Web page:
‘Gimme Shelter’: a wrenching, well-acted tale of outcast teen
A three-star review of “Gimme Shelter,” a cogently written and powerfully acted movie about an outcast pregnant teen (played by Vanessa Hudgens) desperately seeking to survive in a world from which she feels all hope has fled.
Special to The Seattle Times
‘Gimme Shelter,’ with Vanessa Hudgens, Rosario Dawson, James Earl Jones, Ann Dowd, Brendan Fraser. Written and directed by Ronald Krauss. 101 minutes. Rated PG-13 for mature thematic material involving mistreatment, some drug content, violence and language — all concerning teens. Several theaters.
Thou shalt not invoke the Rolling Stones in the title of a movie that has virtually nothing to do with one of their signature songs.
That said, “Gimme Shelter” is otherwise a very good picture. Cogently written and powerfully acted, it’s a story about an outcast pregnant teen desperately seeking to survive in a world from which she feels all hope has fled.
The teen is played by “High School Musical” star Vanessa Hudgens, whose transition from Disney sweetheart to something more raw and challenging continues apace, building from 2012’s way edgy “Spring Breakers” to last year’s way violent “Machete Kills” to this, which is way wrenching.
This time, in the role of a 16-year-old named Apple, Hudgens dives deep into the anguished depths of a character who is the daughter of an abusive mother (Rosario Dawson) and veteran of countless foster homes.
Writer-director Ronald Krauss takes her through what amounts to a via dolorosa of homelessness and deprivation — run-ins with the cops, the importunings of a pimp, Dumpster diving, etc. — until a sympathetic hospital chaplain (James Earl Jones) takes her under his wing and guides her to a warm and welcoming shelter for unwed teen moms run by a woman (Ann Dowd) who was once herself homeless. The Dowd character is based on an actual woman who opened her home to pregnant girls in the manner shown in the picture. The shelter sequences, which come fairly late, are the picture’s justification for the title.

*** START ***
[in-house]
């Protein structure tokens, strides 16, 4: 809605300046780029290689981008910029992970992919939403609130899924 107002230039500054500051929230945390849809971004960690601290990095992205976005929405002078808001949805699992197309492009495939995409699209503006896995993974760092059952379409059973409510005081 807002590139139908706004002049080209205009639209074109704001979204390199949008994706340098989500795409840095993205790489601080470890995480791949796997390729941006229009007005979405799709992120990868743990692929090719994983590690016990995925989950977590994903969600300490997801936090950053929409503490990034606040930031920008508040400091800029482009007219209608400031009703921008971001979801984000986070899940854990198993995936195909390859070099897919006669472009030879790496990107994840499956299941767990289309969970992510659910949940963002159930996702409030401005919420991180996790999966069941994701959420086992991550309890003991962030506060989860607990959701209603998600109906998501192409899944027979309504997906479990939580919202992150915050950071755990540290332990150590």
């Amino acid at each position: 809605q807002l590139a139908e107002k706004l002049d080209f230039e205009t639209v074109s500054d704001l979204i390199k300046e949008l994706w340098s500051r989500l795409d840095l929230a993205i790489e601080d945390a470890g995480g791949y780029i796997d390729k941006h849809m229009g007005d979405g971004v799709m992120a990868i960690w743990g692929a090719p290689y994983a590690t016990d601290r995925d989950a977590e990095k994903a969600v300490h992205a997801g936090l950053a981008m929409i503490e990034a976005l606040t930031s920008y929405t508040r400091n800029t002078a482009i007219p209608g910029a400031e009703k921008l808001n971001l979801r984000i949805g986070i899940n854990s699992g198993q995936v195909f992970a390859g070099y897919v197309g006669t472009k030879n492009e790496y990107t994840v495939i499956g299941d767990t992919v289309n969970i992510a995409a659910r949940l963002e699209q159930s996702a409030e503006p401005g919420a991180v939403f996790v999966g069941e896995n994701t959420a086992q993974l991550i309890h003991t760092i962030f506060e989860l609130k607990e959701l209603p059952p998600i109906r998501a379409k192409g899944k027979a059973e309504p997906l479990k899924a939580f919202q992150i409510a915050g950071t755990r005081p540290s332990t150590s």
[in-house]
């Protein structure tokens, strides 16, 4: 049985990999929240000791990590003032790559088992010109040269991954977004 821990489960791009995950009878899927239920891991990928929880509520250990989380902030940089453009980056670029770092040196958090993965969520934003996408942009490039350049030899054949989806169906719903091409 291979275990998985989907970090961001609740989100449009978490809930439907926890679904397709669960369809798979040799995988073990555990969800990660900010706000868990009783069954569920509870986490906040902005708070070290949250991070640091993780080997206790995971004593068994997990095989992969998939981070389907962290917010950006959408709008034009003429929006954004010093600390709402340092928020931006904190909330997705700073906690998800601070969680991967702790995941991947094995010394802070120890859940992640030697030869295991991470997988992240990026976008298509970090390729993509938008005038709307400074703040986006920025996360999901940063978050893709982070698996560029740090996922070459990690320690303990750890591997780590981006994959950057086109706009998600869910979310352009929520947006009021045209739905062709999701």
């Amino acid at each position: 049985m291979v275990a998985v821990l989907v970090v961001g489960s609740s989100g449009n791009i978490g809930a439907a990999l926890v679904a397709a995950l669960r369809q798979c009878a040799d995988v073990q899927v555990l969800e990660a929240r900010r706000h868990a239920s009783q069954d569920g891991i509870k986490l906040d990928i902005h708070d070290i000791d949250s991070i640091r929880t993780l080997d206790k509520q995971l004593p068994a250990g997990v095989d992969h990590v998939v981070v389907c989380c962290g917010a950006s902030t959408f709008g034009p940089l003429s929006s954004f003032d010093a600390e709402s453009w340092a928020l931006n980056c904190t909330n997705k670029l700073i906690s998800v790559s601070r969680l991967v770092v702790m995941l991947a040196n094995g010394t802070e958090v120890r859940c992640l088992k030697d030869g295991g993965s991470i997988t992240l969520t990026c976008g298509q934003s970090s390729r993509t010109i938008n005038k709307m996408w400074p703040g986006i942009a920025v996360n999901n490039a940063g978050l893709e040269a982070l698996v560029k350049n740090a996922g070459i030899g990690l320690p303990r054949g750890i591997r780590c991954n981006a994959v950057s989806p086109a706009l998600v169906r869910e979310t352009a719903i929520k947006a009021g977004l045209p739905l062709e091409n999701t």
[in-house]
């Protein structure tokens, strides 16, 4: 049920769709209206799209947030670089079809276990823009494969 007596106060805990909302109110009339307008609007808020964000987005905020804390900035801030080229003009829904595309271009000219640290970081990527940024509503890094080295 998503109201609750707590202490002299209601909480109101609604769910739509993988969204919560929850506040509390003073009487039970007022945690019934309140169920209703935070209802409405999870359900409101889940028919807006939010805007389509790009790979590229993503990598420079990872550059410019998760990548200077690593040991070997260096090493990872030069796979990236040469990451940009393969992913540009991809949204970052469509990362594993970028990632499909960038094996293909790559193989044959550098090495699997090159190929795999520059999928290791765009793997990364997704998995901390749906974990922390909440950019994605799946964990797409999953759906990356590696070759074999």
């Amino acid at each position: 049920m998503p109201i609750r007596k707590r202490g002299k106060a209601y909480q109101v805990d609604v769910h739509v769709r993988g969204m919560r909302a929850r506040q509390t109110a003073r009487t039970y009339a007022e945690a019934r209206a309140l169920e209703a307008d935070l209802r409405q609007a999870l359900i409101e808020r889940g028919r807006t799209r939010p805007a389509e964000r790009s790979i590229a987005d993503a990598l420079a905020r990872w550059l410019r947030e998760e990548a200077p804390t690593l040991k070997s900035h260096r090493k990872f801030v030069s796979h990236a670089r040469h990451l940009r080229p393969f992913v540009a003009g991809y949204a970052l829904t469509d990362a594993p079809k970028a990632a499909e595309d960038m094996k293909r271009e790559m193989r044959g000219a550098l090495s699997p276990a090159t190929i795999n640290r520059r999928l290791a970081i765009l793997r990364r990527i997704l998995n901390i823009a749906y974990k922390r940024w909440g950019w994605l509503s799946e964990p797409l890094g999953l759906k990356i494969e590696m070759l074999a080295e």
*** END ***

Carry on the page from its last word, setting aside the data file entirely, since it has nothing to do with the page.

Krauss gets empathetic performances from Brendan Fraser, who plays Apple’s long-absent wealthy father, from Jones and from Dowd. But perhaps the most remarkable performance, after Hudgens’, is turned in by Dawson, who blends volatility with terrible despair as her character discloses to Apple that she, too, was abandoned and abused as a child. This mother understands only too well how her broken spirit has infected her kid, but she’s helpless to change the awful way she treats Apple — loving one instant, raging the next. In a heartbreaking movie, that’s the most heartbreaking element of all.
Soren Andersen: email@example.com